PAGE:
FASD: Learning with Hope

Our family's journey toward a bright future


We are still adding to this section.  Most parents feel like they are barely keeping their heads above water, when in fact, we are daily helping our kids in all kinds of ways.  The brain is a wonderful thing, and new connections can be forged from our positive and creative parenting approaches.  That said, it’s not easy to know what is best in such a rapidly changing environment.  This list is incomplete – we will continue to add to this. Suggestions welcome!

Parenting tips for kids with FASD

Blogs written by families affected by FASD – it’s so important that we help others understand FASD, beyond the medical aspects. These bloggers help give insights into lives affected by FASD.

This beautiful video is about the importance of diagnosis and the impact it can have on mothers/children, changing lives.

Many parents have questions about what they should tell their children about their condition.  This video by a woman who teaches kids with special needs, and who herself has learning disabilities, is inspiring.

One thought on “Parenting

  1. I was glad to see the title above BLOGS WRITTEN BY FAMILIES AFFECTED BY FASD instead of FASD Families. It takes longer but it is way better!

    I know it is an easier short hand to call our kids “FASD kids” and our families “FASD familes” but we and they are SO much MORE than that. Our kids all have aptitudes and strengths but it is darn hard to see these positives when they are FASD kids and we are FASD families. And no parent out there means to make any of this more difficult than it already is do we?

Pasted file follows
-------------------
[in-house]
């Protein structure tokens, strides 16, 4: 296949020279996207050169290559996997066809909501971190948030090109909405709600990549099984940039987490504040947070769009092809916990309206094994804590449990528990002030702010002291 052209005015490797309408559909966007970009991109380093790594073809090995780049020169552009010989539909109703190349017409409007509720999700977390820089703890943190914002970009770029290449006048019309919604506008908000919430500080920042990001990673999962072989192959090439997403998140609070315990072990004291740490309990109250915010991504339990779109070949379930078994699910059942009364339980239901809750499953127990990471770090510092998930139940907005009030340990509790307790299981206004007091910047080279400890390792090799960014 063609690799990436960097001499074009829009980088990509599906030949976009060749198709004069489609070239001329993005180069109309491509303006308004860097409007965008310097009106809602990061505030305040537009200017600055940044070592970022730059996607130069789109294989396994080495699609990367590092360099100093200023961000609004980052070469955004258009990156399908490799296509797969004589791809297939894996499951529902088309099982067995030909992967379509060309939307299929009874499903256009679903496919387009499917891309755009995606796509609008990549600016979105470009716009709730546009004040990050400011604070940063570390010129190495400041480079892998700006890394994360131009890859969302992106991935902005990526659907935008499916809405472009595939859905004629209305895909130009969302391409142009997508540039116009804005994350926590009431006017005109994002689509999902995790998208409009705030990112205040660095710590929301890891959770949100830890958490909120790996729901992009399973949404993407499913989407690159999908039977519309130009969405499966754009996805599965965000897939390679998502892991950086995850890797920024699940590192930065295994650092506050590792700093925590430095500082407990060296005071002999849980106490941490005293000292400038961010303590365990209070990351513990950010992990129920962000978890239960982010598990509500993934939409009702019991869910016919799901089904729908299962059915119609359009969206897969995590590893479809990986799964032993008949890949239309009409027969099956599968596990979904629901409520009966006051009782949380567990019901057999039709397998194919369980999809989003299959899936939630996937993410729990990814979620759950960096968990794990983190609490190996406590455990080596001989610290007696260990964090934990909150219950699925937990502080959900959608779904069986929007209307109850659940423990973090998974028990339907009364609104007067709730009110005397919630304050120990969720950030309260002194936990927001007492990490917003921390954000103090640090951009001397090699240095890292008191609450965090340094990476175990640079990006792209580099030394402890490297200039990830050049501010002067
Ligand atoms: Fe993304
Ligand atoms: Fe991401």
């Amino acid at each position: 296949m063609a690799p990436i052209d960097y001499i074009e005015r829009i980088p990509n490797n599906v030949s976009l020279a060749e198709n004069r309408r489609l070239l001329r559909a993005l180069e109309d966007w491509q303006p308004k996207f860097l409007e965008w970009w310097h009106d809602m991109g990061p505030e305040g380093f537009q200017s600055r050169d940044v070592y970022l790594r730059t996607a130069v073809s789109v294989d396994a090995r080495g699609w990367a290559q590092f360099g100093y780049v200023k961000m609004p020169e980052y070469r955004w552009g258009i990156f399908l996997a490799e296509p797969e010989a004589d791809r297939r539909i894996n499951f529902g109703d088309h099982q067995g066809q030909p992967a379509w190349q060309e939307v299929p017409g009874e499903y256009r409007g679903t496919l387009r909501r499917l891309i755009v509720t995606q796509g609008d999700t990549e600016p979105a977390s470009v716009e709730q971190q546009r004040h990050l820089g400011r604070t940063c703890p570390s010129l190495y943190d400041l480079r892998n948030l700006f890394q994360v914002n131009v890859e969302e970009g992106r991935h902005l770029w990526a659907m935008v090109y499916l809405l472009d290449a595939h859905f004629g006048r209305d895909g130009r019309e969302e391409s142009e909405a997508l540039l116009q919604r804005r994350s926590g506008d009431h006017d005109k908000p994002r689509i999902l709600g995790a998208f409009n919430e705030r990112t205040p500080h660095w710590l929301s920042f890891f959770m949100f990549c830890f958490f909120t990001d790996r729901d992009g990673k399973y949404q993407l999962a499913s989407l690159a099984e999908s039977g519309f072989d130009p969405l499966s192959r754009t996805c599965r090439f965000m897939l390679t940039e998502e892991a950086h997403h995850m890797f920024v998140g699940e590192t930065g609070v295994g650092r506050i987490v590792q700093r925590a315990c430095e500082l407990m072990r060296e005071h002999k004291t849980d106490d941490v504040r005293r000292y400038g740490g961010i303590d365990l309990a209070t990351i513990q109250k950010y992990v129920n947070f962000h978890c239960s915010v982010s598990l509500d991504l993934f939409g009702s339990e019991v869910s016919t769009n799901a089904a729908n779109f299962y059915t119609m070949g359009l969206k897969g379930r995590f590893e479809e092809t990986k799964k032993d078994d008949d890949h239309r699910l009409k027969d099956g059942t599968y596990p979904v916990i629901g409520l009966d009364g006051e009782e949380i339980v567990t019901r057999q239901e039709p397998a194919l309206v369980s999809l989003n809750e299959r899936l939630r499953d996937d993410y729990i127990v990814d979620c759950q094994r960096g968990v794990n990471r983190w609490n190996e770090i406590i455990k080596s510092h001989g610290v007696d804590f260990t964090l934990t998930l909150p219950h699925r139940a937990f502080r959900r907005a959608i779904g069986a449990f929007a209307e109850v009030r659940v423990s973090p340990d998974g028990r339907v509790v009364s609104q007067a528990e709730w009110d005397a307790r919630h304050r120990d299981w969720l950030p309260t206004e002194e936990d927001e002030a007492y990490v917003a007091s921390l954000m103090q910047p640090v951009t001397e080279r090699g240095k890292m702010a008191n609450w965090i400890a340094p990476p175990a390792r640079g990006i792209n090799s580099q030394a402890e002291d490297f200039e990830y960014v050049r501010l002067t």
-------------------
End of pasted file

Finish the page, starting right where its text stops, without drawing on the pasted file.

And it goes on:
Two great people in the FASD community taught me person-first language years ago. Dr. Dan Dubovsky and Jan Lutke. Dan in Toronto at a training he was giving where he impishly said, “you wouldn’t call them hemorrhoid kids would you?” (I have NEVER forgotten that for obvious reasons but don’t have the nerve to do it in most of the presentations I do) and Jan – bless her heart – came out on the stage after lunch one day in Victoria at a national or international conference I was presenting at (Blush!!) and chewed us ALL (hundreds of people) out – why? she was hearing a lot of references to “FASD kids” as she walked around the conference !!! “Gulp” I thought. I say that – it took me months to change my words to focus on the person-first and the condition second. We are about far more than FASD. (Even though on many days it seems like everything is about FASD doesn’t it? I not only train but have been parenting with FASD for decades!)

    We need to use person-first and family-first language. Otherwise it is harder to find the natural aptitudes our kids possess if all we see is their FASD. We can hardly expect the best from others when we don’t put it out there ourselves.

    Our children are affected by FASD, we have classrooms for students with FASD, and families dealing with FASD. It is harder but it works better.

    Mary Cunningham
    Kitchener, ON


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